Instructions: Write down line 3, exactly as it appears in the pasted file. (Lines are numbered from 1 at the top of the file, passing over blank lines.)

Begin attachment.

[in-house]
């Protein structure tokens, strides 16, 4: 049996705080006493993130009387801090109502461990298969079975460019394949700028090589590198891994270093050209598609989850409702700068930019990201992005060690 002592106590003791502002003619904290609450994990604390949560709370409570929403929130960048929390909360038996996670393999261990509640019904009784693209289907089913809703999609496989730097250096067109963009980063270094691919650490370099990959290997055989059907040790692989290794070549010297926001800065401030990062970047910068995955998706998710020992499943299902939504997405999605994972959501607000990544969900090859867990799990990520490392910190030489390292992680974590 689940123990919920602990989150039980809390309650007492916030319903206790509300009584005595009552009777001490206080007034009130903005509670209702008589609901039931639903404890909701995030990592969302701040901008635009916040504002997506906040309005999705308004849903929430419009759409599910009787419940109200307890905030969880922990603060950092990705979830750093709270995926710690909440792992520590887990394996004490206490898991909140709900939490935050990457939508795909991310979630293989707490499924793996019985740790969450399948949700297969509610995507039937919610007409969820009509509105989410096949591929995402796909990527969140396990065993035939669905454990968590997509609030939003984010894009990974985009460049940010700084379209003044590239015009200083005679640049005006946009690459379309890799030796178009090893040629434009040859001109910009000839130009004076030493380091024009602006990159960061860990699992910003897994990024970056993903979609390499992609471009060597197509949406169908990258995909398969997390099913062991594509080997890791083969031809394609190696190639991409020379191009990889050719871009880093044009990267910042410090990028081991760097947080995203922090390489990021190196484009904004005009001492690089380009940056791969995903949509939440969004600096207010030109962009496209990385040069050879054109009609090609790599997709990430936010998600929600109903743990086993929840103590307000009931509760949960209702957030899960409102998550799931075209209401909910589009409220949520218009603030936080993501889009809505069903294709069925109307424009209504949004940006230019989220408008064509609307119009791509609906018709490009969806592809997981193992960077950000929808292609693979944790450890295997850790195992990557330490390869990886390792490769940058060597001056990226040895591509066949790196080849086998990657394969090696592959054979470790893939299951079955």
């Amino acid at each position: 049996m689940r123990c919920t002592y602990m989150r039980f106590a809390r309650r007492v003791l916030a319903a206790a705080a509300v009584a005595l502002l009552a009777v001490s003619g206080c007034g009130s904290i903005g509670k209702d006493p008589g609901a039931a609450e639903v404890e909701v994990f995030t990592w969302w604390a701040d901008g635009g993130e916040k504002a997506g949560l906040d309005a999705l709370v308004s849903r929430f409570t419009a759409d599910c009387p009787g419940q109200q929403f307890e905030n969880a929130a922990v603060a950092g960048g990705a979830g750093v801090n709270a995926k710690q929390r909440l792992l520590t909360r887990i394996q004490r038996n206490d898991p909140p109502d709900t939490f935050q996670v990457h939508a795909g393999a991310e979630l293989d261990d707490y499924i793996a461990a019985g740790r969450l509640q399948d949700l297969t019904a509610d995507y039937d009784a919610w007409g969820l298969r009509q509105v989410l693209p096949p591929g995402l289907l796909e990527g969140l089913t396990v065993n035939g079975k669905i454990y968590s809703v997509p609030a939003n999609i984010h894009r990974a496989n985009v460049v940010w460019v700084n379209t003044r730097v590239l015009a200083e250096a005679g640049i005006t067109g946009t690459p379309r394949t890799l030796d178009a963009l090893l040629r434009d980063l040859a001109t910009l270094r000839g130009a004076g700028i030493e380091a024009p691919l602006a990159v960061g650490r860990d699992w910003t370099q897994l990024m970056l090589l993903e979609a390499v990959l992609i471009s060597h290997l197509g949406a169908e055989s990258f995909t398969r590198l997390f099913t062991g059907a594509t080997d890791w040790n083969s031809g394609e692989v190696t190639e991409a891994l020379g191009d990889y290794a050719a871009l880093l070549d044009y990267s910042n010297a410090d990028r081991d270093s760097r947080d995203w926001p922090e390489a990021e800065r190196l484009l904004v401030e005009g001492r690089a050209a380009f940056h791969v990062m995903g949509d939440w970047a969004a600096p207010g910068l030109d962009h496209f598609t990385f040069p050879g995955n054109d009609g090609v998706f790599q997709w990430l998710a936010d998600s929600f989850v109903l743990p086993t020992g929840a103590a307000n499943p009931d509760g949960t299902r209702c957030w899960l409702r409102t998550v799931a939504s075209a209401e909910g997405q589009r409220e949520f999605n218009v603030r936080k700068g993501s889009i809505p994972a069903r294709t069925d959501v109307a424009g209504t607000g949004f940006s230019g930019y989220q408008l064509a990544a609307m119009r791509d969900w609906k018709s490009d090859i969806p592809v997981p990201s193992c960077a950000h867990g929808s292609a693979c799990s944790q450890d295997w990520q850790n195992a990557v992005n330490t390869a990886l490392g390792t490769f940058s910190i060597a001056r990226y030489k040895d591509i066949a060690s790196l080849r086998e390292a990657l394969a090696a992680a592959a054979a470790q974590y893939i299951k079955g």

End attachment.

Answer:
């Amino acid at each position: 049996m689940r123990c919920t002592y602990m989150r039980f106590a809390r309650r007492v003791l916030a319903a206790a705080a509300v009584a005595l502002l009552a009777v001490s003619g206080c007034g009130s904290i903005g509670k209702d006493p008589g609901a039931a609450e639903v404890e909701v994990f995030t990592w969302w604390a701040d901008g635009g993130e916040k504002a997506g949560l906040d309005a999705l709370v308004s849903r929430f409570t419009a759409d599910c009387p009787g419940q109200q929403f307890e905030n969880a929130a922990v603060a950092g960048g990705a979830g750093v801090n709270a995926k710690q929390r909440l792992l520590t909360r887990i394996q004490r038996n206490d898991p909140p109502d709900t939490f935050q996670v990457h939508a795909g393999a991310e979630l293989d261990d707490y499924i793996a461990a019985g740790r969450l509640q399948d949700l297969t019904a509610d995507y039937d009784a919610w007409g969820l298969r009509q509105v989410l693209p096949p591929g995402l289907l796909e990527g969140l089913t396990v065993n035939g079975k669905i454990y968590s809703v997509p609030a939003n999609i984010h894009r990974a496989n985009v460049v940010w460019v700084n379209t003044r730097v590239l015009a200083e250096a005679g640049i005006t067109g946009t690459p379309r394949t890799l030796d178009a963009l090893l040629r434009d980063l040859a001109t910009l270094r000839g130009a004076g700028i030493e380091a024009p691919l602006a990159v960061g650490r860990d699992w910003t370099q897994l990024m970056l090589l993903e979609a390499v990959l992609i471009s060597h290997l197509g949406a169908e055989s990258f995909t398969r590198l997390f099913t062991g059907a594509t080997d890791w040790n083969s031809g394609e692989v190696t190639e991409a891994l020379g191009d990889y290794a050719a871009l880093l070549d044009y990267s910042n010297a410090d990028r081991d270093s760097r947080d995203w926001p922090e390489a990021e800065r190196l484009l904004v401030e005009g001492r690089a050209a380009f940056h791969v990062m995903g949509d939440w970047a969004a600096p207010g910068l030109d962009h496209f598609t990385f040069p050879g995955n054109d009609g090609v998706f790599q997709w990430l998710a936010d998600s929600f989850v109903l743990p086993t020992g929840a103590a307000n499943p009931d509760g949960t299902r209702c957030w899960l409702r409102t998550v799931a939504s075209a209401e909910g997405q589009r409220e949520f999605n218009v603030r936080k700068g993501s889009i809505p994972a069903r294709t069925d959501v109307a424009g209504t607000g949004f940006s230019g930019y989220q408008l064509a990544a609307m119009r791509d969900w609906k018709s490009d090859i969806p592809v997981p990201s193992c960077a950000h867990g929808s292609a693979c799990s944790q450890d295997w990520q850790n195992a990557v992005n330490t390869a990886l490392g390792t490769f940058s910190i060597a001056r990226y030489k040895d591509i066949a060690s790196l080849r086998e390292a990657l394969a090696a992680a592959a054979a470790q974590y893939i299951k079955g």